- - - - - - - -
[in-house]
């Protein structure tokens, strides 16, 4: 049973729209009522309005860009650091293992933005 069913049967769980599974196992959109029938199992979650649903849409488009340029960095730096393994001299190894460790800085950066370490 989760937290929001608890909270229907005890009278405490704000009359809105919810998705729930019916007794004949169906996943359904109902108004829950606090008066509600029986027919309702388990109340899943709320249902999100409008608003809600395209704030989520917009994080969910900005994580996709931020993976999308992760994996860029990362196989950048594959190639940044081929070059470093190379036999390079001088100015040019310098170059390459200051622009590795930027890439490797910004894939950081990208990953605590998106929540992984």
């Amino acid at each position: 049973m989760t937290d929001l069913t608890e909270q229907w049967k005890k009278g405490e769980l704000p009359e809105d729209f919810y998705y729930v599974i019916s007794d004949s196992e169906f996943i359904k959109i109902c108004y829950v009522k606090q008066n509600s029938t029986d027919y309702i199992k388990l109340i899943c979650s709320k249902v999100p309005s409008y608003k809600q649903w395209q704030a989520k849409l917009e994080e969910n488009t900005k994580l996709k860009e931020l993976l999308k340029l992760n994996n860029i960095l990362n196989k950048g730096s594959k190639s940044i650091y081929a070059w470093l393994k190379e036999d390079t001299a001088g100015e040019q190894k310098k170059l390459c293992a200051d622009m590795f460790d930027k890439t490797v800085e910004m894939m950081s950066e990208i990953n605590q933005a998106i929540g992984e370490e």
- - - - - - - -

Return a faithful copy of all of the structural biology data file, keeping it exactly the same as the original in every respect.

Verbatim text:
[in-house]
């Protein structure tokens, strides 16, 4: 049973729209009522309005860009650091293992933005 069913049967769980599974196992959109029938199992979650649903849409488009340029960095730096393994001299190894460790800085950066370490 989760937290929001608890909270229907005890009278405490704000009359809105919810998705729930019916007794004949169906996943359904109902108004829950606090008066509600029986027919309702388990109340899943709320249902999100409008608003809600395209704030989520917009994080969910900005994580996709931020993976999308992760994996860029990362196989950048594959190639940044081929070059470093190379036999390079001088100015040019310098170059390459200051622009590795930027890439490797910004894939950081990208990953605590998106929540992984």
């Amino acid at each position: 049973m989760t937290d929001l069913t608890e909270q229907w049967k005890k009278g405490e769980l704000p009359e809105d729209f919810y998705y729930v599974i019916s007794d004949s196992e169906f996943i359904k959109i109902c108004y829950v009522k606090q008066n509600s029938t029986d027919y309702i199992k388990l109340i899943c979650s709320k249902v999100p309005s409008y608003k809600q649903w395209q704030a989520k849409l917009e994080e969910n488009t900005k994580l996709k860009e931020l993976l999308k340029l992760n994996n860029i960095l990362n196989k950048g730096s594959k190639s940044i650091y081929a070059w470093l393994k190379e036999d390079t001299a001088g100015e040019q190894k310098k170059l390459c293992a200051d622009m590795f460790d930027k890439t490797v800085e910004m894939m950081s950066e990208i990953n605590q933005a998106i929540g992984e370490e």